&MATL ID='GCM',
      SPECIFIC_HEAT=0.8,
      CONDUCTIVITY=0.22,
      DENSITY=1552.0,
      ABSORPTION_COEFFICIENT=0.0,

      HEAT_OF_COMBUSTION=1.62E+4,
      N_REACTIONS=1,
      HEAT_OF_REACTION=455.0,
      MATL_ID(1,1)='Glass',
      NU_MATL(1,1)=0.95,
      SPEC_ID(1,1)='METHANE',
      NU_SPEC(1,1)=0.05,
      REFERENCE_TEMPERATURE=275.0,
      HEATING_RATE=20.0/

However, when I check the numerical mass loss rate vs the temperature curve, I do not understand why the width of the bump is in a wide range (Attached below).

Kevin McGrattan

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Aug 18, 2022, 10:57:57 AMAug 18
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You derive the mass loss rate curve by numerically taking the slope of the mass loss curve. You can do this yourself. 

The default PYROLYSIS_RANGE in FDS is 80 C. Try that as a start.

Thevakumar Thevega

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Aug 18, 2022, 4:15:02 PMAug 18
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Thank you for your time.
I will try it.

Thevakumar Thevega

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Aug 19, 2022, 7:33:15 AMAug 19
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Hi All,
I have to validate the numerical result with the experimental result. Before that, I tried to find out the suitable mesh size for the simulation. However, I could not see any convergence pattern in the result (Figure is attached). Does anyone have any idea or suggestion for that?
HRR vs Time_Different mesh sizes.jpg

Kevin McGrattan

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Aug 19, 2022, 8:46:27 AMAug 19
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Record the 'SURFACE INTEGRAL' of QUANTITY's like 'GAUGE HEAT FLUX' and 'CONVECTIVE HEAT FLUX' and 'HEAT TRANSFER COEFFICIENT'. The heat flux to the surface is based on empirical correlations, and grid size affects them. At present, there is no way to guarantee that these sub-grid scale models of heat transfer at the surface converge until you enter the DNS (Direct Numerical Simulation) resolution regime, which is on the order of a mm. In DNS mode, the heat transfer is computed directly from the temperature gradient at the surface, but you need a very fine grid to adequately resolve the boundary layer.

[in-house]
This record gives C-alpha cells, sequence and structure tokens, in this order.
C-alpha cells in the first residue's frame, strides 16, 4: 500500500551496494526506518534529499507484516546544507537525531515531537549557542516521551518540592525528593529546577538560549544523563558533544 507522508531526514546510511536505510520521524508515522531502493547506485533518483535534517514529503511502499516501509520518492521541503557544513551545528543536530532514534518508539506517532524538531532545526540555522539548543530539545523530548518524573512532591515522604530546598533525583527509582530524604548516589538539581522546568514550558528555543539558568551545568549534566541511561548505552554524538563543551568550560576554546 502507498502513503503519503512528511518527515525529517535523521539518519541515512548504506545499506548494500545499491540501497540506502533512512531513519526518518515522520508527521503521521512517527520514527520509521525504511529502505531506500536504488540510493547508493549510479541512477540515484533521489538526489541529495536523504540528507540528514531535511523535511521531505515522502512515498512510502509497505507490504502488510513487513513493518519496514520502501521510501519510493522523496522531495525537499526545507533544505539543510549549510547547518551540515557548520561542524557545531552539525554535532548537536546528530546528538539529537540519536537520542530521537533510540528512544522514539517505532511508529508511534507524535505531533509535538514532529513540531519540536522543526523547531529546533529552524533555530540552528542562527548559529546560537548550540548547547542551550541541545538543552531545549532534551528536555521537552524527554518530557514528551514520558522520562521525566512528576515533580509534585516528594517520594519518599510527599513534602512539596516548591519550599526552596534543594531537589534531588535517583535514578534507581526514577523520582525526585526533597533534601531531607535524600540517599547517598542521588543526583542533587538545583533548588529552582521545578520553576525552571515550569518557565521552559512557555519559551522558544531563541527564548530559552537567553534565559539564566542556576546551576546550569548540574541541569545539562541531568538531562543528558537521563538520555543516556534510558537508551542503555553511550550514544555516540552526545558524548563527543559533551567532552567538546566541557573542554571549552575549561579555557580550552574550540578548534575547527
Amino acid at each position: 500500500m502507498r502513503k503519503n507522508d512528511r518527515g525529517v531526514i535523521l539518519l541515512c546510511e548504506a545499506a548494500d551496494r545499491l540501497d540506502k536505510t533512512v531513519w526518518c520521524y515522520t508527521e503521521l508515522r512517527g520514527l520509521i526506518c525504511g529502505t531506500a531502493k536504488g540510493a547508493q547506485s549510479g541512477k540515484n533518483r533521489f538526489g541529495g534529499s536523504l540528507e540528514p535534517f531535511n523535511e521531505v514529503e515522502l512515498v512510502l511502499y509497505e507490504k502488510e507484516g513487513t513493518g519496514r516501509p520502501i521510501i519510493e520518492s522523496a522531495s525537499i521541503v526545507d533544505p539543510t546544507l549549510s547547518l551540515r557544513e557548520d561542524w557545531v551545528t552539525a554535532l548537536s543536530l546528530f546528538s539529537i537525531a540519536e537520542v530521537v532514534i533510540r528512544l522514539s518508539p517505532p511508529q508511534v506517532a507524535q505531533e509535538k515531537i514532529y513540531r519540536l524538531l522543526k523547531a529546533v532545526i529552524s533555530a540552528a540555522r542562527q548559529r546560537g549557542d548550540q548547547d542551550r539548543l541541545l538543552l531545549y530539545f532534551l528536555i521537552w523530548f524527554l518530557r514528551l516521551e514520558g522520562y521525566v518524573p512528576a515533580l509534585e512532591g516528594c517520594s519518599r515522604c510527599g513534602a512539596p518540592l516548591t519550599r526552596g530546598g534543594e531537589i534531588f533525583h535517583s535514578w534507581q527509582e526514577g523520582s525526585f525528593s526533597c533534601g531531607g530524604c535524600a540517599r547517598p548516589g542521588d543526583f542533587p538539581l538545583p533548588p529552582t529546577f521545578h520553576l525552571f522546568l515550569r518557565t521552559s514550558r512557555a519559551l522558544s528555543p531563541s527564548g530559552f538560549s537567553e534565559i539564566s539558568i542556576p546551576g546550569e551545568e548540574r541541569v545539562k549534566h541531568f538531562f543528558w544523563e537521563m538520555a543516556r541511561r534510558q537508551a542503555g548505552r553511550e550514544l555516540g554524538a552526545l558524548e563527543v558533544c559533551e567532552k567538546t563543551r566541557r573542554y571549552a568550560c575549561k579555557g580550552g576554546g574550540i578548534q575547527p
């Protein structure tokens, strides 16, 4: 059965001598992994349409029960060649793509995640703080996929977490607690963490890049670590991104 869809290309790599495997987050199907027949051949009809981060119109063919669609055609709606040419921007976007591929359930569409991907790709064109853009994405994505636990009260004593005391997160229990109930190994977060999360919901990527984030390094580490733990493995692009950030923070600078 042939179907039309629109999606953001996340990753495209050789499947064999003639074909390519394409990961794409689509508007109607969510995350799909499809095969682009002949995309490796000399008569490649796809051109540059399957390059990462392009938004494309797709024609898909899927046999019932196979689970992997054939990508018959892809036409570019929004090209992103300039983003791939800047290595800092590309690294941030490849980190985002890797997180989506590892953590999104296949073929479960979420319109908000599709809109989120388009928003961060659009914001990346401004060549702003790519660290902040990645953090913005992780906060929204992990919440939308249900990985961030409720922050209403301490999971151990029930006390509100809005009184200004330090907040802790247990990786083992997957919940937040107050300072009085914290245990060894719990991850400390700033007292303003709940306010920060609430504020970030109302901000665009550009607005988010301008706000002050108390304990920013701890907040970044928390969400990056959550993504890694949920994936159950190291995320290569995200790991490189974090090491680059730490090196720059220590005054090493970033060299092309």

Thevakumar Thevega

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Aug 20, 2022, 12:08:39 AMAug 20
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I will check, Thanks a lot.

Thevakumar Thevega

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Sep 5, 2022, 2:01:20 AMSep 5
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Hi All,
If I am measuring the heat release rate while applying the heat flux, how can I use the heat release rate to calculate the characteristic fire diameter for the mesh resolution according to the fds user guide (6.3.6).

Best Regards,
Thevega.

dr_jfloyd

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Sep 5, 2022, 11:09:08 AMSep 5
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From a cone test you know the kW/m2 as a function of heat flux (a cone test measures the heat release rate and the sample surface area is defined by the standard being used for the test). How to translate this to a real fire requires engineering judgement. What is the shape of the real world object that is burning, how is the fire expected to spread over the object (i.e., how much area might be burning at one time), does the object melt into a pool or stay as some 3D shape, etc.?